Five days after he threatened to sue, on February 17, 2010, the plaintiff filed this case against Janet Napolitano, Secretary of the U.S. Department of Homeland Security, and the U.S. Department of Homeland Security. On February 22, 2010, after the plaintiff had already initiated this case, the plaintiff was formally informed that his application for Global Entry was denied because he had been arrested for a criminal offense and because he did not meet the program eligibility requirements. AR000021. The plaintiff alleges that the denial of his Global Entry application was an "arbitrary and capricious violation of his civil rights because he represents or has represented black people as a white man" and seeks a writ of mandamus ordering Secretary Napolitano and the U.S. Department of Homeland Security to grant him Global Entry privileges. Compl. ¶ 1. The plaintiff also requests "unspecified" punitive and compensatory damages, including reimbursement of the application filing fee. Id. at ¶ 7.
On May 3, 2010, the defendants filed a motion to dismiss the Complaint pursuant to Rule 12(b)(6) of the Federal Rules of Civil Procedure for failure to state a claim upon which relief can be granted, or in the alternative, for summary judgment pursuant to Federal Rule of Civil Procedure 56. Defs.' Mem. of P. & A. in Supp. Mot. Dismiss, ECF No. 4, at 1. For the reasons set forth below, the Court grants the defendants' motion to dismiss.*fn2
II.STANDARD OF REVIEW
To survive a motion to dismiss under Federal Rule of Civil Procedure 12(b)(6), a plaintiff need only plead "enough facts to state a claim to relief that is plausible on its face" and to "nudge[ ] [his or her] claims across the line from conceivable to plausible." Bell Atl. Corp. v. Twombly, 550 U.S. 544, 570 (2007); FED. R. CIV. P. 12(b)(6). "[A] complaint [does not] suffice if it tenders naked assertions devoid of further factual enhancement." Ashcroft v. Iqbal, 129 S.Ct. 1937, 1949 (2009) (internal quotation marks omitted) (citing Twombly, 550 U.S. at 557). Instead, the complaint must plead facts that are more than "merely consistent with" a defendant's liability; "the plaintiff [must plead] factual content that allows the court to draw the reasonable inference that the defendant is liable for the misconduct alleged." Id. at 1949, 1940.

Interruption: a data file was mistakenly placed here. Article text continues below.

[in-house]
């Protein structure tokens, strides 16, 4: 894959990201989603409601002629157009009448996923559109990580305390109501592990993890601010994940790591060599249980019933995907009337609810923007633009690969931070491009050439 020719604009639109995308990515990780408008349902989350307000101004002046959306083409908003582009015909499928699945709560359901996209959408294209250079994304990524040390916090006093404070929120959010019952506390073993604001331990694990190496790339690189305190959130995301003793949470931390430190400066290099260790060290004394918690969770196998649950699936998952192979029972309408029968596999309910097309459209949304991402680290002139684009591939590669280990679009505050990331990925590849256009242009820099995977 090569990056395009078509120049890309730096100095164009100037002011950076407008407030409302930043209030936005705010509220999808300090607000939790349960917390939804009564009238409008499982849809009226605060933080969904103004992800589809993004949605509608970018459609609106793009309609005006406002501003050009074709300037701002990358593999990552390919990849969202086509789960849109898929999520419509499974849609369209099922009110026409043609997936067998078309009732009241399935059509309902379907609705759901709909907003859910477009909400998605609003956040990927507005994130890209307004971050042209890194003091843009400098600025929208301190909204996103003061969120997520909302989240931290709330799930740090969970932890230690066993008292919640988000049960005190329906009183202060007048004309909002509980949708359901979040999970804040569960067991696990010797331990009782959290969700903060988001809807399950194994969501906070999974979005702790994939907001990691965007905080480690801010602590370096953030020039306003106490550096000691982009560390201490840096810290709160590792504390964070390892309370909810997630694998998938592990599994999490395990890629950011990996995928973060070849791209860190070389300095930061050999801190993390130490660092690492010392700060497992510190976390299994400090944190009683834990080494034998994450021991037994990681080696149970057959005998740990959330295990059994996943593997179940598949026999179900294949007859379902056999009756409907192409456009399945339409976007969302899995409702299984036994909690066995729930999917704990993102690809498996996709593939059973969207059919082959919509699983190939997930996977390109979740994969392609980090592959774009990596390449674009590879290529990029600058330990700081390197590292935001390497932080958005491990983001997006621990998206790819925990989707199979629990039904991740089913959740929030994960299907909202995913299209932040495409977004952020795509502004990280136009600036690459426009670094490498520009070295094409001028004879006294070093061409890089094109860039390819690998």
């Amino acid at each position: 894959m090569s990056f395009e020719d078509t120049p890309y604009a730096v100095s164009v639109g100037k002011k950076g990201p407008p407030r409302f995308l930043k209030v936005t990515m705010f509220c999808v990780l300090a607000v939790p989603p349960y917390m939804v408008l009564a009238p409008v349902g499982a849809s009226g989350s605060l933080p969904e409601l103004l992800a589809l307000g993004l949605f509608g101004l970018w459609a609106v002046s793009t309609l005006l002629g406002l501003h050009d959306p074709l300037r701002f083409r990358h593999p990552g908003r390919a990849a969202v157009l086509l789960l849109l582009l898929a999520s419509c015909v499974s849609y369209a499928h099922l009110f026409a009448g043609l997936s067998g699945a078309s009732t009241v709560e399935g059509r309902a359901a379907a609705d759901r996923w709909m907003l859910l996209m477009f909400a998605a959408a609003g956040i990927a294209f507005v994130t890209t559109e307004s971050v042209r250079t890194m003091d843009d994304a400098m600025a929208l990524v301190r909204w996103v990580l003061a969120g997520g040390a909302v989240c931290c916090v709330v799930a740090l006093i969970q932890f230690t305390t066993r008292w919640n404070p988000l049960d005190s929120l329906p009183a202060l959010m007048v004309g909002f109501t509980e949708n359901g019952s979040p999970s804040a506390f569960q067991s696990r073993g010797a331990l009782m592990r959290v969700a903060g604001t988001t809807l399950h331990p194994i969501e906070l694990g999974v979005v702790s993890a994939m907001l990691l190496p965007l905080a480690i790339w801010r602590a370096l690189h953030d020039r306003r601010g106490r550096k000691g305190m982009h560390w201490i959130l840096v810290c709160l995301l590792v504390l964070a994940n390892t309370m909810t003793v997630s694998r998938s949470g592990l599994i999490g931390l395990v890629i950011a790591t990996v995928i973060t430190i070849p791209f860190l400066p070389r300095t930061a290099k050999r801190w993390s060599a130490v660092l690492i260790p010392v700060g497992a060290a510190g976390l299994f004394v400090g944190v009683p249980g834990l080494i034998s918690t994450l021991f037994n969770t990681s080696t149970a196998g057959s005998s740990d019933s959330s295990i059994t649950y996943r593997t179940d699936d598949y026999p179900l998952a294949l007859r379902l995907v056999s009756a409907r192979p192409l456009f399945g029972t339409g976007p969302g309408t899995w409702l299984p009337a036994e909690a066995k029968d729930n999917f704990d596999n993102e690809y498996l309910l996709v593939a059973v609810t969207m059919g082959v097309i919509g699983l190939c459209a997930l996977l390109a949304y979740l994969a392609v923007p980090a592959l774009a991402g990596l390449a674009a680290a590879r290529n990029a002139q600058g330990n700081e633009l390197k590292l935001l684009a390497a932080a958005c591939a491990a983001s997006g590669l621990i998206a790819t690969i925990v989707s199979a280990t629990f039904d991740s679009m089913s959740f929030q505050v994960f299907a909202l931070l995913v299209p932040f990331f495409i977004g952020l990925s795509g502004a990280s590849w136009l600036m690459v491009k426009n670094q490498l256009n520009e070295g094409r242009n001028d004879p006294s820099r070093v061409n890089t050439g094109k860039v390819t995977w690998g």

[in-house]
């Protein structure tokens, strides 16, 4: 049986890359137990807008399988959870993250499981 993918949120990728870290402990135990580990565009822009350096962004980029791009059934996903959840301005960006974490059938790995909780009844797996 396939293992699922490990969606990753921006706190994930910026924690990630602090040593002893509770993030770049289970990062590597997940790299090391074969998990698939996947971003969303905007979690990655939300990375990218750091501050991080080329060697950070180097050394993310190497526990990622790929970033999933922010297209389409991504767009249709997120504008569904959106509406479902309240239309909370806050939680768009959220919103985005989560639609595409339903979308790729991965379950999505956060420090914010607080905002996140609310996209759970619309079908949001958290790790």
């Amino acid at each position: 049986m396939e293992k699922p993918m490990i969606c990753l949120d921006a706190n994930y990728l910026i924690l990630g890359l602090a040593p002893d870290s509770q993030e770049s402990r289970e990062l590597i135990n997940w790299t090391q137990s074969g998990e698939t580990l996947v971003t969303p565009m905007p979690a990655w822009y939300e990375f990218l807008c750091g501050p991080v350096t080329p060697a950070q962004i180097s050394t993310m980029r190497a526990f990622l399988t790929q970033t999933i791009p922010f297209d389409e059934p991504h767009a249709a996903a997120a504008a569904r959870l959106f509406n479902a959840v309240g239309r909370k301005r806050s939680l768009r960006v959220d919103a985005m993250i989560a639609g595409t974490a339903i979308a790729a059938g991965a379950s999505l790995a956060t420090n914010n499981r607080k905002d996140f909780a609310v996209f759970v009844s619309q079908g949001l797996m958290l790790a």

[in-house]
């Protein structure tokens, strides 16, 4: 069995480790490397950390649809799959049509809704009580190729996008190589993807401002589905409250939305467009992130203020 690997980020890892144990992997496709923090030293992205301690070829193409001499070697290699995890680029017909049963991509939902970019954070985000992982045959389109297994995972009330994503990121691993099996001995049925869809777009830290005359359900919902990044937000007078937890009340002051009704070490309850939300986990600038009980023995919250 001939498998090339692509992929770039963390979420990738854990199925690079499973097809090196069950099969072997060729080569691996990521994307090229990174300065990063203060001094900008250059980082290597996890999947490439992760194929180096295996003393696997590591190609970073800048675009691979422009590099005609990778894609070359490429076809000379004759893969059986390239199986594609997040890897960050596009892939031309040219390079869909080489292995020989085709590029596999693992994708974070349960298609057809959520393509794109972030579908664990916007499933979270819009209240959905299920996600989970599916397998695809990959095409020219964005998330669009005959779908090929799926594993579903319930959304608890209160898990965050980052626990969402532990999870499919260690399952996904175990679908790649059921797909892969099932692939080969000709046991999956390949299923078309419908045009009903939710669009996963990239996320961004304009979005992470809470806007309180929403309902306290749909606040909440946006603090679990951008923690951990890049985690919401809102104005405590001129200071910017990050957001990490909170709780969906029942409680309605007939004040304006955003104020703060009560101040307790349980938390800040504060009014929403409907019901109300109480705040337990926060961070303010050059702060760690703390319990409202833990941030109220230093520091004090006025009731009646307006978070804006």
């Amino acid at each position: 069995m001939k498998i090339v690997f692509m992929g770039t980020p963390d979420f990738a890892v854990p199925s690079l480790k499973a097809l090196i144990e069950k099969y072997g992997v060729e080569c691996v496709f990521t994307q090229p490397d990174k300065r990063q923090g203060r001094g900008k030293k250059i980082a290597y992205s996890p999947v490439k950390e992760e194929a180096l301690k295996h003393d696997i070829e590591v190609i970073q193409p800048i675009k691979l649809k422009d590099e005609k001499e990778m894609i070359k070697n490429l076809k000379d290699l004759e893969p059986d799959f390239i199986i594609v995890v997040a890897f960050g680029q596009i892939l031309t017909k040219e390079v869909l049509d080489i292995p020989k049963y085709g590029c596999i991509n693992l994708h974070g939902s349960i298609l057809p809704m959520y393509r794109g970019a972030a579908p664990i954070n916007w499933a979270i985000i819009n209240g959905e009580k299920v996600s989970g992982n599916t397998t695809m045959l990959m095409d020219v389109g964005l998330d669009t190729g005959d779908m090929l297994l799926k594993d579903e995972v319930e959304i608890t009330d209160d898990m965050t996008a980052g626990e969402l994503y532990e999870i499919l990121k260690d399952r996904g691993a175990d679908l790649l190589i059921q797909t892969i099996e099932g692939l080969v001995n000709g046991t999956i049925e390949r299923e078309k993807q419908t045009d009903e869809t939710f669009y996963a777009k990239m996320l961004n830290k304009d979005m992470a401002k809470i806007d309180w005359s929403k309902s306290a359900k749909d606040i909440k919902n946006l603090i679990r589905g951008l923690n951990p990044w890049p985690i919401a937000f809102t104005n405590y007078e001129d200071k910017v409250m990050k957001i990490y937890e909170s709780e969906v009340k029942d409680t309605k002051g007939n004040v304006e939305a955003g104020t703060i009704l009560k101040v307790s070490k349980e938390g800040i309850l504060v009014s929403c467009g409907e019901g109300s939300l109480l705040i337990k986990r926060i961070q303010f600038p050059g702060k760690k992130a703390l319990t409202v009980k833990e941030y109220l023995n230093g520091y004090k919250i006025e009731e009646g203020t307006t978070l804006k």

Complaints filed by pro se plaintiffs "must be held to less stringent standards than formal pleadings drafted by lawyers." Erickson v. Pardus, 551 U.S. 89, 94 (2007). Even a pro se complainant, however, must plead "factual matter" that permits the court to infer "more than the mere possibility of misconduct." Atherton v. D.C. Office of Mayor, 567 F.3d 672, 682 (D.C. Cir. 2009) (citing Iqbal, 129 S.Ct. at 1950).
The plaintiff has petitioned for a writ of mandamus to compel the
defendants to "order Global Entry Privileges [sic]."*fn3
Compl. ¶ 1. The plaintiff argues that the Court maintains
jurisdiction to hear the plaintiff's legal challenge and to issue a
writ of mandamus under the Administrative Procedure Act, 5 U.S.C. §
501 et seq.; the Mandamus Act, 28 U.S.C. § 1361; the Declaratory
Judgment Act, 28 U.S.C. § 2201; the Equal Access to Justice Act, 5
U.S.C. § 2412; the Fifth and Fourteenth Amendments of the U.S.
Constitution; as well as Title VII of the Civil Rights Act of 1964, 42
U.S.C. § 2000e, et seq. Id. ¶ 5. The plaintiff, however, is not
entitled to relief under any of these statutes.*fn4
A.Claim for Relief under the Administrative Procedure Act
The plaintiff alleges he is entitled to a writ of mandamus because the defendants' denial of his Global Entry application was "arbitrary and capricious [in] violation of his civil rights" under the Administrative Procedure Act (hereinafter "APA"). Compl. ¶¶ 1, 5. The Court, however, is precluded from reviewing the defendants' denial of plaintiff's Global Entry application under the APA because eligibility for the program is committed solely to the CBP's discretion by law.
Although there is "a strong presumption that agency action is reviewable" under the APA, courts are precluded from reviewing agency actions when the act "is committed to agency discretion by law." 5 U.S.C. § 701(a)(2); Secy. of Labor v. Twentymile Coal Co., 456 F.3d 151, 156 (D.C. Cir. 2006) (citing Citizens to Preserve Overton Park, Inc. v. Volpe, 401 U.S. 402, 410 (1971)). This situation arises "in those rare instances where 'statutes are drawn in such broad terms that in a given case there is no law to apply.'" Heckler v. Chaney, 470 U.S. 821, 830 (1985) (quoting Overton Park, 401 U.S. at 410)). Judicial review is inappropriate because courts have "no meaningful standard against which to judge the agency's exercise of discretion." Id. Thus, statutes authorizing the agency's authority should be interpreted to have "committed the decision-making to the agency's judgment absolutely." Id.; see also 5 U.S.C. § 701(a)(2).